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Comcast's Brian Roberts: The man who loves cable

March 2, 2011 |  5:24 pm

Comcast Chief Executive Brian Roberts let investors in on a little secret Wednesday during his keynote speech at the Morgan Stanley Technology, Media and Telecom conference in San Francisco.

BrianrobertsThe 51-year-old executive's biggest concern over the last  year was nothow best to fold NBC Universal into Comcast.  No, Roberts said, it was the transition to replace his No. 2 executive, Steve Burke, who had been in charge of the day-to-day operations of the company's lucrative cable business.

Last month, when Comcast took control of NBC Universal, Burke became chief executive of the television and movie company.  Burke surrendered his role and title of chief operating officer of Comcast.  Neil Smit -- who joined Comcast 13 months ago from cable company Charter Communications -- is now executive vice president in charge of all of Comcast's cable operations.

Roberts called the executive changes Comcast's "most important transition."

After all, Comcast's core business of cable TV, Internet and telephone service brings in $36 billion in annual revenue.  Comcast's programming business, which now includes NBC Universal, generates a little more than half that amount.

Despite dramatic changes underway in the media business, Roberts remains bullish on the company's prospects. Comcast raised its dividend last month and plans to buy back $2 billion in stock. The Philadelphia-based company, Roberts said, took control of NBC Universal at a particularly advantageous time. The NBC Universal businesses are now doing better than when the deal was first announced in late 2009, and Comcast needed less money than it had anticipated -- $6.2 billion in cash versus $6.5 billion at the time of the announcement -- to pay General Electric Co., which now has a minority stake in NBC Universal.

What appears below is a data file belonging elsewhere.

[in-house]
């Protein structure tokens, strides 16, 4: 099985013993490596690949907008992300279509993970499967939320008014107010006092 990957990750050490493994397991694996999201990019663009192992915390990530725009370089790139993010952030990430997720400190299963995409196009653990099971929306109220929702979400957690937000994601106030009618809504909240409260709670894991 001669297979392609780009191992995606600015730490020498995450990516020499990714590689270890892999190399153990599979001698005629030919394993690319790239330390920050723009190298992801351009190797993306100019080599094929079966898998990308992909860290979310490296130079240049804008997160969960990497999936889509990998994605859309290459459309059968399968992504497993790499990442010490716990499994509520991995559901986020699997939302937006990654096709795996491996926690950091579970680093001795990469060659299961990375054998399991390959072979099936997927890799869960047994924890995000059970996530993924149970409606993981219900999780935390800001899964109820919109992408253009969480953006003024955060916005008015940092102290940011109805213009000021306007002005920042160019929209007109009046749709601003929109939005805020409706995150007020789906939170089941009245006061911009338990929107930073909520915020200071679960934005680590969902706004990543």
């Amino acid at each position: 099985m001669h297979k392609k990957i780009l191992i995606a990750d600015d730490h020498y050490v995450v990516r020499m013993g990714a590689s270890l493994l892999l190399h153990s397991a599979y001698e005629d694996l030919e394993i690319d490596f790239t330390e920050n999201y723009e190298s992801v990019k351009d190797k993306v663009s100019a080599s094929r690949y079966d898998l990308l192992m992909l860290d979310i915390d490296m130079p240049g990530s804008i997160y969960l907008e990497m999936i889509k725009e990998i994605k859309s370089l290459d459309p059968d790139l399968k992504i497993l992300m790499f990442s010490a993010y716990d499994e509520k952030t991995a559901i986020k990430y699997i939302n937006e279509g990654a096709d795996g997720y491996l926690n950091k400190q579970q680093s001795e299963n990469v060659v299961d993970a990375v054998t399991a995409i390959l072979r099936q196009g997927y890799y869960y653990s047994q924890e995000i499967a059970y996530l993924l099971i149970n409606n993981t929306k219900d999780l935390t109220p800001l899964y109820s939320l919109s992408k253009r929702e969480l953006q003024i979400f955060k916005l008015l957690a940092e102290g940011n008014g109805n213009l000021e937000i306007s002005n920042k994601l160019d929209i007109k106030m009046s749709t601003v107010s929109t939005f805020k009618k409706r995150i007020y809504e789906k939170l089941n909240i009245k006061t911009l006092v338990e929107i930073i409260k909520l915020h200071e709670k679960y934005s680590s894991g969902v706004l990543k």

The television advertising market has rebounded in the last year, and there's a new stream of revenue as cable companies begin to pay the broadcast networks for their programming.

Roberts said he expects NBC to help bolster Comcast's Golf Channel and Versus, a cable sports network. On the movie side, Comcast can use its clout to shorten the traditional period of time before movies become available on DVD and video-on-demand services, a benefit to Comcast customers.  And soon, NBC Universal programming will be available, joining Turner channels, HBO, Starz and Showtime, on Comcast's anytime, everywhere TV service, Xfinity TV, which now has an application available for the iPad.   

On Wednesday, Roberts suggested that the company's jewel is its broadband Internet service, which now has 17 million customers. That makes Comcast the largest Internet provider in the nation at a time when consumers are increasingly watching news and entertainment online.

"In the next 10 years, people will want more bits in their house than ever before," Roberts said, referring to Internet network capacity. And Comcast's investment in its high-speed networks should help it battle rivals that have cut into Comcast's customer base:  satellite TV providers and telephone companies AT&T and Verizon, which now offer Internet and TV channels.

"We are focused on broadband,"  Roberts said.  "The bet we are making is to be the best pipe. It's as simple as that."

-- Meg James

Photo:  Brian Roberts. Credit: George Widman / Associated Press

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